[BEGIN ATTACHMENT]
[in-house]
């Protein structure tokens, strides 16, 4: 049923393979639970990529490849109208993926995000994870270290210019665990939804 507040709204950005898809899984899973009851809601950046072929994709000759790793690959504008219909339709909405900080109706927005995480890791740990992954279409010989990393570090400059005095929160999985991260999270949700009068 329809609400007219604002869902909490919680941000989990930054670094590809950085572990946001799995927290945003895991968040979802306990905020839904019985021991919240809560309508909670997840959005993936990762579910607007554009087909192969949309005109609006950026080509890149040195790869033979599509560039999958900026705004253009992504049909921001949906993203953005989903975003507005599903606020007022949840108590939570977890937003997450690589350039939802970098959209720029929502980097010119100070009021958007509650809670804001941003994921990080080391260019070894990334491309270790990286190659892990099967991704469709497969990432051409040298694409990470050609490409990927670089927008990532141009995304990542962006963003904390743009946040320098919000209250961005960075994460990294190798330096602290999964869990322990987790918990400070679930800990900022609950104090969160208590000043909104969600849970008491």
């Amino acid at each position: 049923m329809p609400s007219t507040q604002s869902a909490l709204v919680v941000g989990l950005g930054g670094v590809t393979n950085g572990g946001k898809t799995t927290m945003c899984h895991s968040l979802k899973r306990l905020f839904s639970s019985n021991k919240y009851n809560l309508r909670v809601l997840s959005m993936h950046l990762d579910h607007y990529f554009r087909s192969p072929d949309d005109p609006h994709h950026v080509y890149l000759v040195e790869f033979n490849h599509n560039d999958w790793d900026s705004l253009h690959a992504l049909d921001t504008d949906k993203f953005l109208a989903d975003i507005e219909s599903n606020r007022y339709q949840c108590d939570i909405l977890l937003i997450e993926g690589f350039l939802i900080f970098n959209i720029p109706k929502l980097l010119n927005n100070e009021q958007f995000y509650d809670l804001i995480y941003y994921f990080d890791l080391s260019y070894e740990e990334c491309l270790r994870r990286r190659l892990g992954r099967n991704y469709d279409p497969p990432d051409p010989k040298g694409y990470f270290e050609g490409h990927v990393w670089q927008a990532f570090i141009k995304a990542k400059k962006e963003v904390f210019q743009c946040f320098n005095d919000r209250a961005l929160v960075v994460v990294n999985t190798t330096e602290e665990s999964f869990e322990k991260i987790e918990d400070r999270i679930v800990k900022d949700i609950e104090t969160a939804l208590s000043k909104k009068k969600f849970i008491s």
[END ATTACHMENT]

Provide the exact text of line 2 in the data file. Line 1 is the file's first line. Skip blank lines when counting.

């Protein structure tokens, strides 16, 4: 049923393979639970990529490849109208993926995000994870270290210019665990939804 507040709204950005898809899984899973009851809601950046072929994709000759790793690959504008219909339709909405900080109706927005995480890791740990992954279409010989990393570090400059005095929160999985991260999270949700009068 329809609400007219604002869902909490919680941000989990930054670094590809950085572990946001799995927290945003895991968040979802306990905020839904019985021991919240809560309508909670997840959005993936990762579910607007554009087909192969949309005109609006950026080509890149040195790869033979599509560039999958900026705004253009992504049909921001949906993203953005989903975003507005599903606020007022949840108590939570977890937003997450690589350039939802970098959209720029929502980097010119100070009021958007509650809670804001941003994921990080080391260019070894990334491309270790990286190659892990099967991704469709497969990432051409040298694409990470050609490409990927670089927008990532141009995304990542962006963003904390743009946040320098919000209250961005960075994460990294190798330096602290999964869990322990987790918990400070679930800990900022609950104090969160208590000043909104969600849970008491």